Perspectives Online

Alumnus is dean at prominent business college

Berkwood Farmer

“I’m one of the few graduates of the same institution of higher learning with a different institutional name on each of my three degrees,” says Dr. Berkwood Farmer. A College of Agriculture and Life Sciences alumnus, Farmer is dean of the Raj Soin College of Business at Wright State University in Dayton, Ohio.

Indeed, Farmer earned his 1960 bachelor’s degree in agricultural economics from what was then N.C. State College; his 1963 master’s in ag econ from what was very briefly known as N.C. State of the University of North Carolina at Raleigh; and his 1969 economics Ph.D. from N.C. State University at Raleigh. All are, of course, the same institution.

But that’s definitely not Farmer’s sole claim to fame.

Since earning his N.C. State doctorate, Farmer has been dean of business at two other institutions of higher education in two states; helped found a Virginia-based bank (later absorbed by BB&T); and worked as Virginia’s chief economist, among other pursuits.

Dean since 2001 at the 1,800-student Raj Soin College of Business, Farmer has established several new master’s degree programs, advisory boards and cooperative partnerships with the business community, as well as an Institute for Business Integrity. He has helped define his college’s vision, mission and operating values.

Farmer, who grew up near Danville, Va., also has launched an international program through which more than 250 Chinese have received MBAs from Raj Soin in the past four years, both in Ohio and in China.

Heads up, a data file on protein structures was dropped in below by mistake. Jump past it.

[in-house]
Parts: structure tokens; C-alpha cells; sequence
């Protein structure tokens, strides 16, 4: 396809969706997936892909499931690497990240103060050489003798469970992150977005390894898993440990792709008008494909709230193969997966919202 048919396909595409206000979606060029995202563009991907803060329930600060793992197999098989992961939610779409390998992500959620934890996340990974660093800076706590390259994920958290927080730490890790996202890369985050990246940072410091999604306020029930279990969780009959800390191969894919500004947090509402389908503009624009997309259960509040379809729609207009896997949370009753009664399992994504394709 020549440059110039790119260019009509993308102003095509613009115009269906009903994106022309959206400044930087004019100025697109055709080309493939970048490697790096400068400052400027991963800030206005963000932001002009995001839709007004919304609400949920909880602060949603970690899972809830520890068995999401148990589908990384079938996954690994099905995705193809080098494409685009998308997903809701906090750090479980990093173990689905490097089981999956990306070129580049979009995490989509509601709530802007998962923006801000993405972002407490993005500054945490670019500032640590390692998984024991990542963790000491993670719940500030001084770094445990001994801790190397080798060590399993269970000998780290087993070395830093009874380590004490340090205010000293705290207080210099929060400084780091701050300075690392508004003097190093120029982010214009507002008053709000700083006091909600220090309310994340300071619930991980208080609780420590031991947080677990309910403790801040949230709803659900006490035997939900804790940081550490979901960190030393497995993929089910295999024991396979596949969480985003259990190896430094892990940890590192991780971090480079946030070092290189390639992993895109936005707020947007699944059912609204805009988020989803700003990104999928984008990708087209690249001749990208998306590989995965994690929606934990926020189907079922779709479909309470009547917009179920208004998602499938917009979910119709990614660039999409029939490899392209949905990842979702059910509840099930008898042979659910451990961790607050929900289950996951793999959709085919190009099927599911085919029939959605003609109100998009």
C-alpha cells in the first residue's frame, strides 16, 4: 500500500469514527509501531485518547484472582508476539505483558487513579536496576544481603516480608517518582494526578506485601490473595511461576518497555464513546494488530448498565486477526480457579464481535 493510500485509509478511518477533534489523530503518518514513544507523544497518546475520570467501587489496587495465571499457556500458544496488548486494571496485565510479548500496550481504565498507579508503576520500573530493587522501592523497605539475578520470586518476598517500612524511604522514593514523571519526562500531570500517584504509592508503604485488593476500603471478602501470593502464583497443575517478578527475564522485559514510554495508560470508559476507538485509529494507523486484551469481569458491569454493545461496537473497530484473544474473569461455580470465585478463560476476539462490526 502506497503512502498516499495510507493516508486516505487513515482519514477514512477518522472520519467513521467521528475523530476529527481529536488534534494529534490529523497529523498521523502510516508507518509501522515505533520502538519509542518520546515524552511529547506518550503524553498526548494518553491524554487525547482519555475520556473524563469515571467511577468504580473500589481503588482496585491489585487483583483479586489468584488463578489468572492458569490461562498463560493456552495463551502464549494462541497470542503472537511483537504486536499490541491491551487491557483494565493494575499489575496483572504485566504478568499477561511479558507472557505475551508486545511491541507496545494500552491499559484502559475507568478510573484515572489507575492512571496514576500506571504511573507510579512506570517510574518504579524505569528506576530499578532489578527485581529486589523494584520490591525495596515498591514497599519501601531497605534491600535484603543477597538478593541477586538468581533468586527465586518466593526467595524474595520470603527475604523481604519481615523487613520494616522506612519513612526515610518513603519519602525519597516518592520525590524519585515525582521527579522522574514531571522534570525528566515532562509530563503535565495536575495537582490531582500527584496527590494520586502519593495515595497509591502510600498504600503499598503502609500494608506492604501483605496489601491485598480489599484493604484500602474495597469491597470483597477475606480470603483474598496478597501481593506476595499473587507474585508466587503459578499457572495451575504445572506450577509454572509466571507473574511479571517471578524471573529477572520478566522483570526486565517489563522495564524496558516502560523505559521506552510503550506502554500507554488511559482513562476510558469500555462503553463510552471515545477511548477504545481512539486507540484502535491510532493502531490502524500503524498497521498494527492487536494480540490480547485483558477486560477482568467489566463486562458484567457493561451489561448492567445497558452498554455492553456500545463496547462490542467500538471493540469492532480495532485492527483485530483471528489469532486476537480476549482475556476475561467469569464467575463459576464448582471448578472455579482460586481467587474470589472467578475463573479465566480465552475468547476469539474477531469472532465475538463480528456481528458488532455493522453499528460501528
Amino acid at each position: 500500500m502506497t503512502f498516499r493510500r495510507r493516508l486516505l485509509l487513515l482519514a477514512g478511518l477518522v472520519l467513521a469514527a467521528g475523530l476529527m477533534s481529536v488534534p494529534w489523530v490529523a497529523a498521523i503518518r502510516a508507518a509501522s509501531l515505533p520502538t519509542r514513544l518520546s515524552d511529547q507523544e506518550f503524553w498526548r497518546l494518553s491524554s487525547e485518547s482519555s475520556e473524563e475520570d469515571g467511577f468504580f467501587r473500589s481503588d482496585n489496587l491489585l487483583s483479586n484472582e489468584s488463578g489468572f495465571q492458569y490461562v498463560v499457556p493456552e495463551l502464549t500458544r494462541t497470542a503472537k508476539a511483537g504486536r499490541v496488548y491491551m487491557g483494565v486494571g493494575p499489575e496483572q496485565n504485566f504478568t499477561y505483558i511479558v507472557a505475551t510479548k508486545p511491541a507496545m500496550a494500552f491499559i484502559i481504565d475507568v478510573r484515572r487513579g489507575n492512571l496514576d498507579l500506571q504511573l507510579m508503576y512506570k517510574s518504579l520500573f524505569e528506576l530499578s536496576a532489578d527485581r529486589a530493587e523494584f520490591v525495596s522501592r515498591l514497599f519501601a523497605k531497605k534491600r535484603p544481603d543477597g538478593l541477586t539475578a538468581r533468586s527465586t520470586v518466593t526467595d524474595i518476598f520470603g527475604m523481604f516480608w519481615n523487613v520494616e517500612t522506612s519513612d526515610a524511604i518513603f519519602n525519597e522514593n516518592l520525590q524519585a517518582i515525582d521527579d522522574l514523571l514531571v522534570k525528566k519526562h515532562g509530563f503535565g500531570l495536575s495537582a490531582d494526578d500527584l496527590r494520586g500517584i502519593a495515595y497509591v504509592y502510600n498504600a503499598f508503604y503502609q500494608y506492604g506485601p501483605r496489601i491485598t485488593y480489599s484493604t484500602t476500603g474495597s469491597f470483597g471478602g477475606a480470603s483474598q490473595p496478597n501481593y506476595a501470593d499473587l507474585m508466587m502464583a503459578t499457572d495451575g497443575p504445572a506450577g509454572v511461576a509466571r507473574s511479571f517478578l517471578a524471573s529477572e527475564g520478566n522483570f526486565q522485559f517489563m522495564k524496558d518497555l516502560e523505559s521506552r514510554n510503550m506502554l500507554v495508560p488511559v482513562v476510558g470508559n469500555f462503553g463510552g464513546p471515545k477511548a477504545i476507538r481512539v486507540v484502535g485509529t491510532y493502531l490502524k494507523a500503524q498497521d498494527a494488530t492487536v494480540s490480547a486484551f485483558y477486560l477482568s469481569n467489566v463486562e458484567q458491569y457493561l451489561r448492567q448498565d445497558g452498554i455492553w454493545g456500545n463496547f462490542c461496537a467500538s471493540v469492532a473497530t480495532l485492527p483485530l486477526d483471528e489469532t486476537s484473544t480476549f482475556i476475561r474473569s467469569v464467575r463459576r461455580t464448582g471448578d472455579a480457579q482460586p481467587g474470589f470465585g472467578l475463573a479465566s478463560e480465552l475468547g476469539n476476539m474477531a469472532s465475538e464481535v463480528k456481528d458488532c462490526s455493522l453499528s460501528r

But, he insists, “I’m just an old country boy who made good.”

However, as was the case for a lot of country boys in the 1960s, Farmer’s N.C. State ROTC training led to a six-year active duty U.S. Army hitch, including a Vietnam tour from which he emerged as a company commander with a major’s rank and a 1967 Bronze Star for valor.

In fact, after his combat tour, Farmer, an “all but dissertation” Ph.D. when he was called to active duty, finished his degree work and was invited to teach economics in the Department of Social Sciences at the U.S. Military Academy — West Point. He resigned his regular Army commission in 1971 and left West Point.

From 1971 to 1974, he was associate dean and assistant economics professor at University College at the University of Richmond, Va., managing the master of science in commerce degree program and teaching business courses.

From 1974 to 1991, Farmer, as chief economist and planning and development director for Virginia’s Agriculture and Consumer Services Department — as well as executive director of its Rural Virginia Development Foundation — landed $10 million in venture capital funds to establish a rural areas development fund and a $140,000 grant from the National Science Foundation to study rural Virginia’s capacity-building needs.

In 1985, Farmer and 11 Richmond-area business executives were founding directors of a new bank, Fidelity Federal Bank of Richmond, raising $6 million in equity capital. He served on the board’s executive committee and chaired other essential bank committees. The bank and its seven branches held nearly $350 million in assets when it was absorbed by BB&T in 1997. Farmer subsequently served on BB&T’s Virginia board from 1997 to 2006.

In 1991, he became dean and economics professor in the School of Business and Economics at Longwood College, now Longwood University, in Farmville, Va.

At Longwood in 1998, Farmer’s work helped the school receive initial accreditation from AACSB, the International Association for Management Education, with five commendations. He also established the influential Center for Economic Education.

—Art Latham